May 3, 2017
Onomastics, A LeBlanc Slate, and One Hero's Trial
The Names of the Game
By: Nathan Bishop
“Words are pale shadows of forgotten names”
-The Kingkiller Chronicles
A side-effect, perhaps an ancillary benefit if I’m feeling generous, of watching baseball almost every day for decades is the depth to which one can at least pretend to know its players. Their numbers, their trends, their quirks, their habits, and on. Through a daily, somewhat creepy, Truman Show-esque surveillance we learn baseball players as well as we can know someone we have no personal experience with. We take hundreds of scattered, small slices of them; a TAv here, a DRA there, Nomar Garciaparra forever unstrapping, and restrapping his batting gloves, Rickey Henderson’s nervous tap of glove to thigh before catching a flyball. We collect these data points and behavioral ticks and store them in our brains using the easiest cataloguing system we have: Their names.
For a few players, this system is well-suited. Dustin Pedroia is a player who looks and plays exactly has his name connotes. He is short (all Dustins are short), and Pedroia contains within its seven letters all the unexpected punch, and drunken-master style grace that defines the Red Sox second baseman.
There are a few other scant cases of name and player aligning correctly. What else is a tall man-god with flowing blonde hair and a 95 MPH slider but Noah Syndergaard? What other name could a smiling, charismatic, switch-hitting, hall of fame bound shortstop be known by but Francisco Lindor? Mike Napoli sounds like shirtless bowling pin with the beard, and so he is. Perhaps most famously, every molecule of personhood belonging to the man named Tuffy Gosewich is accurately summed up by that set of vowels and consonants.
The majority of baseball players, however, are woefully ill fit to their name. After watching his painfully short and excruciatingly long start against Cleveland on Sunday, I can say with confidence that Chase De Jong is not nearly exciting enough for his name. A pitcher with a 91 MPH fastball and show me curveball, with borderline big league command of either, is a Bob through and through. As such Chase De Jong’s exaggerated wind up, his head whipping up and to the left as another ball heads perilously fenceward, are now the properties of Mariners pitcher “Bob Wockenfuss”.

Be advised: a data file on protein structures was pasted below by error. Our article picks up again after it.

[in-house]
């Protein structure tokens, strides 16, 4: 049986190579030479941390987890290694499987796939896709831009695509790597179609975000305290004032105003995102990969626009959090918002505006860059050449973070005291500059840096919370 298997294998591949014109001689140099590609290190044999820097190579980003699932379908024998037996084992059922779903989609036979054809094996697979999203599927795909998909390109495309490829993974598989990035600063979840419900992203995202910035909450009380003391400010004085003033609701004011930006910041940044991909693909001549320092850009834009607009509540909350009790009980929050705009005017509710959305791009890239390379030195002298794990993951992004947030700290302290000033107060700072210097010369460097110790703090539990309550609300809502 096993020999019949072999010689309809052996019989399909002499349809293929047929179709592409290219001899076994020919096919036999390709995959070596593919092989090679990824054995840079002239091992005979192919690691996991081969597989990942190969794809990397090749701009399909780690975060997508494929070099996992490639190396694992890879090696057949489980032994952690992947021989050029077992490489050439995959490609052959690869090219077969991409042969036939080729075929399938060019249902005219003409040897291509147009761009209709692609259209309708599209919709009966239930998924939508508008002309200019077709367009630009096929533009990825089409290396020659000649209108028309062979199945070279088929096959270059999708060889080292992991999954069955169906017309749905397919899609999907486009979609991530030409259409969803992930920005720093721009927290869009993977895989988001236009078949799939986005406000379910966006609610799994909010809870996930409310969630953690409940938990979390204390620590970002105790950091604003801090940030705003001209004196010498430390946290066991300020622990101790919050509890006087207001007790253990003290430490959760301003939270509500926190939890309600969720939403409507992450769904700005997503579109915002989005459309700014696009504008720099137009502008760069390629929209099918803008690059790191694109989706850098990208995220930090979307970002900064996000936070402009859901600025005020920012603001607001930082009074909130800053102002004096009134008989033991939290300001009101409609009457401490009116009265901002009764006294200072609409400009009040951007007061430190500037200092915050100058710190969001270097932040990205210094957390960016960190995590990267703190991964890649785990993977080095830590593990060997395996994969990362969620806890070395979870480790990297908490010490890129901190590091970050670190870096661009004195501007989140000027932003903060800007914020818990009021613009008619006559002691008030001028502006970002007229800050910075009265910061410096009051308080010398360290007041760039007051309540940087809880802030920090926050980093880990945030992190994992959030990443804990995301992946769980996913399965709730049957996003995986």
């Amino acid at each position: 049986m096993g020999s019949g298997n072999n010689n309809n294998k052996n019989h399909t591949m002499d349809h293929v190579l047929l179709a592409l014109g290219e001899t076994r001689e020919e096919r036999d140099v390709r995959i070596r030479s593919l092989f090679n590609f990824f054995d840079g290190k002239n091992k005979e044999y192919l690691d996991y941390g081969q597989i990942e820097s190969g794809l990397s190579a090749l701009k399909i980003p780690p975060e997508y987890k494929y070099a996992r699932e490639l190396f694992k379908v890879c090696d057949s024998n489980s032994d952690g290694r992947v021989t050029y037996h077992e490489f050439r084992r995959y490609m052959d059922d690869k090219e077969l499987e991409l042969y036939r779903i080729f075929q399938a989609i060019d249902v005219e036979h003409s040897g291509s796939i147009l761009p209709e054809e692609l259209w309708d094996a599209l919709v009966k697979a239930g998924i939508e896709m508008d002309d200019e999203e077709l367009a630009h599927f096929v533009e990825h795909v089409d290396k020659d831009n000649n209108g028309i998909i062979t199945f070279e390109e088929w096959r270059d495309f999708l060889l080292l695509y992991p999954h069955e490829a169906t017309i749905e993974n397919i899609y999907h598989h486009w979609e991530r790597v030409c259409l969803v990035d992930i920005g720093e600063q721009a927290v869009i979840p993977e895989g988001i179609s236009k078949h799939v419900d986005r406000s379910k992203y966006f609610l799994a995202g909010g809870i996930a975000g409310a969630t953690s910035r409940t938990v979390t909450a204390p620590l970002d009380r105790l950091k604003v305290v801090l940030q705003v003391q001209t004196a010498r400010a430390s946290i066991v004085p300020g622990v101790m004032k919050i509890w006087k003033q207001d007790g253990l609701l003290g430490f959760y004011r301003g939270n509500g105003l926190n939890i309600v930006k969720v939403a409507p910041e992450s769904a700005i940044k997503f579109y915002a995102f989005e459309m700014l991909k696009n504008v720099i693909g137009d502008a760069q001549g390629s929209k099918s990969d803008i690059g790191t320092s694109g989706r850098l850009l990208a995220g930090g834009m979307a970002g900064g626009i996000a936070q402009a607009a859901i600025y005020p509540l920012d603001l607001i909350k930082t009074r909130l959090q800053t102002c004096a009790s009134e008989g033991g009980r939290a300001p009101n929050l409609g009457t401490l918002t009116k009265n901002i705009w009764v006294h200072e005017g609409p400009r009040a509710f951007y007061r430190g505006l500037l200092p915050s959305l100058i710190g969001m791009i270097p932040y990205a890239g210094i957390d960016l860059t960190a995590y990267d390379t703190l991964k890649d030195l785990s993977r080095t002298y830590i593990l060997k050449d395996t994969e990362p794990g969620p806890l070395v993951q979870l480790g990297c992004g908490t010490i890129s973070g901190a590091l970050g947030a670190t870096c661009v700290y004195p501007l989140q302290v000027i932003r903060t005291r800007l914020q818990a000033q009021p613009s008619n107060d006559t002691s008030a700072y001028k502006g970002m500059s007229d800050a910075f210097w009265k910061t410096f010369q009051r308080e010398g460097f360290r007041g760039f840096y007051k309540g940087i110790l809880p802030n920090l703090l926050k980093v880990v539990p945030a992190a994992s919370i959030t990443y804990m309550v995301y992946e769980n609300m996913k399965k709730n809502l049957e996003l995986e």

Chase is not alone, of course. Jedd Gyorko gets his first name almost right, but adds an extra, superfluous “d”. His last name is Jenson. Evan Longoria has always been a Brad, although his last name has thus far escaped me. Mike is the name of a pizza delivery boy, and unfit to adorn the greatest player alive. As such Mike Trout is heretofore known as Talfryn Blast.
My favorite players are the ones who recognize the ill-suited nature of their given names, and find their own themselves. Nyjer Morgan famously renamed himself “Tony Plush”, and even did interviews as his alter ego after games. It may seem unlikely, but we can hold out hope that Kyle Seager finds the Howard Tensler within.
There are too many Seagers, anyway.
This Space Also Intentionally Left LeBlanc
I am not unfamiliar with Wade-LeBlanc-inspired poetry so trust me when I say that his Brooks Baseball page has a melancholy lyricism to it. It is Philip Larkin at his most uneasy, but actually generated by a computer program.
Wade LeBlanc's cutter Is basically never swung at And missed Compared to other pitcher’s cutters. His slider (take this with a grain of salt because he’s only Thrown 12 of them in 2017) Is basically never swung at And missed Compared to other pitcher’s sliders And has less than expected Depth.
Now when it is written that his slider is basically never swung at and missed, that is only because the computer program could not conceive that that pitch would never be swing at and missed. But no one has swung and missed at LeBlanc’s slider or curve. He has one whiff out of 53 cutters. For the entire season he has generated 13 swinging strikes. These are the kind of results that generate hand-wringing columns about the death of sabermetrics.